FRANKFURT – European Central Bank head Mario Draghi delivered financial and moral support for embattled Greece on Thursday, saying that emergency credit to Greek banks will be increased — a first step toward helping them reopen.
Greek banks have been closed since June 29, more than two weeks ago, since the ECB’s governing council halted the credit flow due to concerns the banks would go broke and not pay the money back.
In a news conference following the ECB’s regular policy meeting, Draghi said the ECB agreed on Thursday to increase that credit amount by 900 million euros over one week. That raised the total to about 90 billion euros.
The decision came after the Greek parliament approved a bill of budget savings and economic reforms that the eurozone countries said was required to start talks on a new bailout program worth about 85 billion euros ($86 billion) over three years.
It was unclear when the Greek banks might reopen or when the country might be able to lift or ease limits on cash withdrawals and money transfers. ATM withdrawals have been limited to 60 euros per person per day. Normal commerce is impossible as suppliers demand businesses pay cash they don’t have.
Draghi offered more support by saying that debt relief of some sort for Greece was “uncontroversial” and that the ECB “continues to act on the assumption that Greece is and will remain a member of the eurozone.”
German Finance Minister Wolfgang Schaeuble has mentioned a possible temporary exit from the euro for Greece to sort out its problems. Draghi said that he was “not going to comment on politician’s statements.”
European officials have said Greece could get more time to pay and lower interest on its debt, although Schaeuble and others have ruled out actual reductions in the face value of the debt.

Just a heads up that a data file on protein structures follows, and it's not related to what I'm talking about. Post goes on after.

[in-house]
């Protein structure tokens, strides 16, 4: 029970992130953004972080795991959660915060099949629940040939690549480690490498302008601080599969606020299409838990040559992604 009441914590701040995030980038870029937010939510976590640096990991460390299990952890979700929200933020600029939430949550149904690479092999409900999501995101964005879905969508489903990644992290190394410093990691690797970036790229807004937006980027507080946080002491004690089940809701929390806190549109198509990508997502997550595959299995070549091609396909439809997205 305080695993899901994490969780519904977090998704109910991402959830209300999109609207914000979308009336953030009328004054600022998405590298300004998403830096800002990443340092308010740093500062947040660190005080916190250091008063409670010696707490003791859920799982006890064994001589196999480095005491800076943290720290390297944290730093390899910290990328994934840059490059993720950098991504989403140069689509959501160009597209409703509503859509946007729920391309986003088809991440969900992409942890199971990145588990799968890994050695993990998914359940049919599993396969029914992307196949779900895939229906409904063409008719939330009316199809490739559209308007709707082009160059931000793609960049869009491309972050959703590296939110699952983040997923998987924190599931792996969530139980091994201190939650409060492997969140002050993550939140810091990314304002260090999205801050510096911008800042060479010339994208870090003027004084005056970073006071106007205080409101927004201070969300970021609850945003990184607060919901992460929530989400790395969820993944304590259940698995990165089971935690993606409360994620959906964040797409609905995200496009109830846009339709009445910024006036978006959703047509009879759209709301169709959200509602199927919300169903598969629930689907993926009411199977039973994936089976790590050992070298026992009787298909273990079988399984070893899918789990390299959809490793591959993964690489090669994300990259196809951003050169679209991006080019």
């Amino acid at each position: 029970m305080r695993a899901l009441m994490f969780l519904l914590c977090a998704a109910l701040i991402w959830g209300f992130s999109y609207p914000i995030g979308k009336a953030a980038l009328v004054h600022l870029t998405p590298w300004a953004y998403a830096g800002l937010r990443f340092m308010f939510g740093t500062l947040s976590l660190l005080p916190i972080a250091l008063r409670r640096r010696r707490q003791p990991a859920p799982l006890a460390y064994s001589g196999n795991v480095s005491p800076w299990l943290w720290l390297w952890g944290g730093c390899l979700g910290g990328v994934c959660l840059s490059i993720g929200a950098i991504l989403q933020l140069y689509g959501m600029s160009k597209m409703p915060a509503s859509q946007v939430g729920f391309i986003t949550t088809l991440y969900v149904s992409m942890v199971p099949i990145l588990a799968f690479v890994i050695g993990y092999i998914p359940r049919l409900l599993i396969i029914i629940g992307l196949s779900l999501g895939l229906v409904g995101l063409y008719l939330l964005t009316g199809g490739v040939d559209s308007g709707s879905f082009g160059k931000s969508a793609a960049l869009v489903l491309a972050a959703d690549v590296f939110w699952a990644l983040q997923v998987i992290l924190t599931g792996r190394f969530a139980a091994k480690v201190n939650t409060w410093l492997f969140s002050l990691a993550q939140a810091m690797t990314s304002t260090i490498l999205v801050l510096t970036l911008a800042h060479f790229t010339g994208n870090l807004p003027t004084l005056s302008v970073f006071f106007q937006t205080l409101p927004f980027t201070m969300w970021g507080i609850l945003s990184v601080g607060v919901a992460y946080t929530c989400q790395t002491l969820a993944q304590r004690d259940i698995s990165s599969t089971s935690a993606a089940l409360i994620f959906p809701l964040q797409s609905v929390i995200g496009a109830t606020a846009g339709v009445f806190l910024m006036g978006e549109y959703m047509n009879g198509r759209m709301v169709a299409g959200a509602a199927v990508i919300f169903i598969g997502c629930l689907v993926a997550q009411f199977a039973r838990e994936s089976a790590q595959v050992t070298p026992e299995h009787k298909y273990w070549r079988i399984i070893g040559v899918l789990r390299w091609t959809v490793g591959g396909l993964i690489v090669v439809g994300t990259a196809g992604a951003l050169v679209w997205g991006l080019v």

Carsten Brzeski, analyst for financial group ING-DiBa, said that more complex steps and negotiations would follow, but that the ECB’s decision to increase emergency credit is “no game changer, yet, but at least a symbolic leap of faith.”
Draghi also re-stated that the ECB is willing to use all the stimulus measures at its disposal to prevent market turmoil from destabilizing the economy of the 19 eurozone countries. Greece is less than two per cent of the economy of the eurozone, but earlier phases of the six-year-old Greek crisis created financial turbulence for other indebted countries.
One reason markets have been relatively calm is the ECB’s 1.1 trillion euro ($1.2 trillion) monetary stimulus. The ECB has been buying 60 billion euros a month in government and corporate bonds. The effect is to push newly created money into the financial system. That steadies bond markets and is also intended to raise inflation that is considered too low at 0.2 per cent annually.
Earlier, the ECB also decided to leave its benchmark interest rate at a record low of 0.05 per cent. The decision was a formality because the bank has said the rate cannot go any lower.